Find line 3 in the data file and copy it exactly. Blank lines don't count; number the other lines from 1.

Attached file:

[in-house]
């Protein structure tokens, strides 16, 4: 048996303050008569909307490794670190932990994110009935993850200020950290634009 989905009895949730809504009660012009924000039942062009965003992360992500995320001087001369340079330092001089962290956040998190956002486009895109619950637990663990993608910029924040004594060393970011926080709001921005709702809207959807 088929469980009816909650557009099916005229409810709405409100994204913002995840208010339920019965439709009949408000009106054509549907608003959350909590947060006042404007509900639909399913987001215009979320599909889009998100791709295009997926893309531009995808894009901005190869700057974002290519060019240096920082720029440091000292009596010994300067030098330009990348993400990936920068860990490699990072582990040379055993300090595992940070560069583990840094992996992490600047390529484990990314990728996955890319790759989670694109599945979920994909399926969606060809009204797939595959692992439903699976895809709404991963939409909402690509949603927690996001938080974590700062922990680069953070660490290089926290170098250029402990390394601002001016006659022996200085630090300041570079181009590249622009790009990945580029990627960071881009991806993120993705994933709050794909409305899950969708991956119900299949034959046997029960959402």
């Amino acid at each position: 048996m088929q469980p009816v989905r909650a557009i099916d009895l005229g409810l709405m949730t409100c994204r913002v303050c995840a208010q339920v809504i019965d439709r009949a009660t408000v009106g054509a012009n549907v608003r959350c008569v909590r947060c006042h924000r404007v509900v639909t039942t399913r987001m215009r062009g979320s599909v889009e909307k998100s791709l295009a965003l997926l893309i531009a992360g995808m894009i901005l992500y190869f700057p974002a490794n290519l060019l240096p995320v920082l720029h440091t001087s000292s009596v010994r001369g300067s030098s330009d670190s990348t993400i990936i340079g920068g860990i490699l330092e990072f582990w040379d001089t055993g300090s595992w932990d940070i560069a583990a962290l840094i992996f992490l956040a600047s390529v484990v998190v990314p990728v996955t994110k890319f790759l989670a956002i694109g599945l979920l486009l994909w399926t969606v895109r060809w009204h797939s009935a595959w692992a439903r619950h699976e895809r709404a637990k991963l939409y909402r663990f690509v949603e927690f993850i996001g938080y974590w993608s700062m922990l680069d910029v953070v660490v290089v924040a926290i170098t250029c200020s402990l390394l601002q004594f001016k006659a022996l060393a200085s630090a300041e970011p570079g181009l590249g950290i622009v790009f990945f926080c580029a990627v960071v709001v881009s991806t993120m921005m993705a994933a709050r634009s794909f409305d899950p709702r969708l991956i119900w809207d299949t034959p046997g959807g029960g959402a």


């Amino acid at each position: 048996m088929q469980p009816v989905r909650a557009i099916d009895l005229g409810l709405m949730t409100c994204r913002v303050c995840a208010q339920v809504i019965d439709r009949a009660t408000v009106g054509a012009n549907v608003r959350c008569v909590r947060c006042h924000r404007v509900v639909t039942t399913r987001m215009r062009g979320s599909v889009e909307k998100s791709l295009a965003l997926l893309i531009a992360g995808m894009i901005l992500y190869f700057p974002a490794n290519l060019l240096p995320v920082l720029h440091t001087s000292s009596v010994r001369g300067s030098s330009d670190s990348t993400i990936i340079g920068g860990i490699l330092e990072f582990w040379d001089t055993g300090s595992w932990d940070i560069a583990a962290l840094i992996f992490l956040a600047s390529v484990v998190v990314p990728v996955t994110k890319f790759l989670a956002i694109g599945l979920l486009l994909w399926t969606v895109r060809w009204h797939s009935a595959w692992a439903r619950h699976e895809r709404a637990k991963l939409y909402r663990f690509v949603e927690f993850i996001g938080y974590w993608s700062m922990l680069d910029v953070v660490v290089v924040a926290i170098t250029c200020s402990l390394l601002q004594f001016k006659a022996l060393a200085s630090a300041e970011p570079g181009l590249g950290i622009v790009f990945f926080c580029a990627v960071v709001v881009s991806t993120m921005m993705a994933a709050r634009s794909f409305d899950p709702r969708l991956i119900w809207d299949t034959p046997g959807g029960g959402a």